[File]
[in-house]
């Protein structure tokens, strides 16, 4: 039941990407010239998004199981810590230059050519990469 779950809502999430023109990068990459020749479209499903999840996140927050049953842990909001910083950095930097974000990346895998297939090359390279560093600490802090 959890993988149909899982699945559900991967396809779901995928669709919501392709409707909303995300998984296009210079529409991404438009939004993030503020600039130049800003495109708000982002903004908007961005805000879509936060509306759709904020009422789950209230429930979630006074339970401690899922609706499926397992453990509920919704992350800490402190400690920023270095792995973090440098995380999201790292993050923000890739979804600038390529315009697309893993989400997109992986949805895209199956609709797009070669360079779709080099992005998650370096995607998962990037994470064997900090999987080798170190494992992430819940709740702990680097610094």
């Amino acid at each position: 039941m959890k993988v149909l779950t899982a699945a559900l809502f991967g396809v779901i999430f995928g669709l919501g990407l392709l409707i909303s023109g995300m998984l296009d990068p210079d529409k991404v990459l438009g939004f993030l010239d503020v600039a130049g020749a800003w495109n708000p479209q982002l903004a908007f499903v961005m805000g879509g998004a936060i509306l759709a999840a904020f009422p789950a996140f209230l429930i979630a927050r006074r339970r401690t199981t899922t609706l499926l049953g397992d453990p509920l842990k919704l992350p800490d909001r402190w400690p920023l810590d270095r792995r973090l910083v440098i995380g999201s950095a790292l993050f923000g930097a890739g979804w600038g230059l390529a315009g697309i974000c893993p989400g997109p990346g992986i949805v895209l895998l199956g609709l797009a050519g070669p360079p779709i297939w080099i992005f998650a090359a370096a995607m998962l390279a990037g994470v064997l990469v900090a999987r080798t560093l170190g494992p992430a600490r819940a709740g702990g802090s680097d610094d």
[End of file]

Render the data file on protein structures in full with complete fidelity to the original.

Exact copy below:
[in-house]
């Protein structure tokens, strides 16, 4: 039941990407010239998004199981810590230059050519990469 779950809502999430023109990068990459020749479209499903999840996140927050049953842990909001910083950095930097974000990346895998297939090359390279560093600490802090 959890993988149909899982699945559900991967396809779901995928669709919501392709409707909303995300998984296009210079529409991404438009939004993030503020600039130049800003495109708000982002903004908007961005805000879509936060509306759709904020009422789950209230429930979630006074339970401690899922609706499926397992453990509920919704992350800490402190400690920023270095792995973090440098995380999201790292993050923000890739979804600038390529315009697309893993989400997109992986949805895209199956609709797009070669360079779709080099992005998650370096995607998962990037994470064997900090999987080798170190494992992430819940709740702990680097610094």
């Amino acid at each position: 039941m959890k993988v149909l779950t899982a699945a559900l809502f991967g396809v779901i999430f995928g669709l919501g990407l392709l409707i909303s023109g995300m998984l296009d990068p210079d529409k991404v990459l438009g939004f993030l010239d503020v600039a130049g020749a800003w495109n708000p479209q982002l903004a908007f499903v961005m805000g879509g998004a936060i509306l759709a999840a904020f009422p789950a996140f209230l429930i979630a927050r006074r339970r401690t199981t899922t609706l499926l049953g397992d453990p509920l842990k919704l992350p800490d909001r402190w400690p920023l810590d270095r792995r973090l910083v440098i995380g999201s950095a790292l993050f923000g930097a890739g979804w600038g230059l390529a315009g697309i974000c893993p989400g997109p990346g992986i949805v895209l895998l199956g609709l797009a050519g070669p360079p779709i297939w080099i992005f998650a090359a370096a995607m998962l390279a990037g994470v064997l990469v900090a999987r080798t560093l170190g494992p992430a600490r819940a709740g702990g802090s680097d610094d």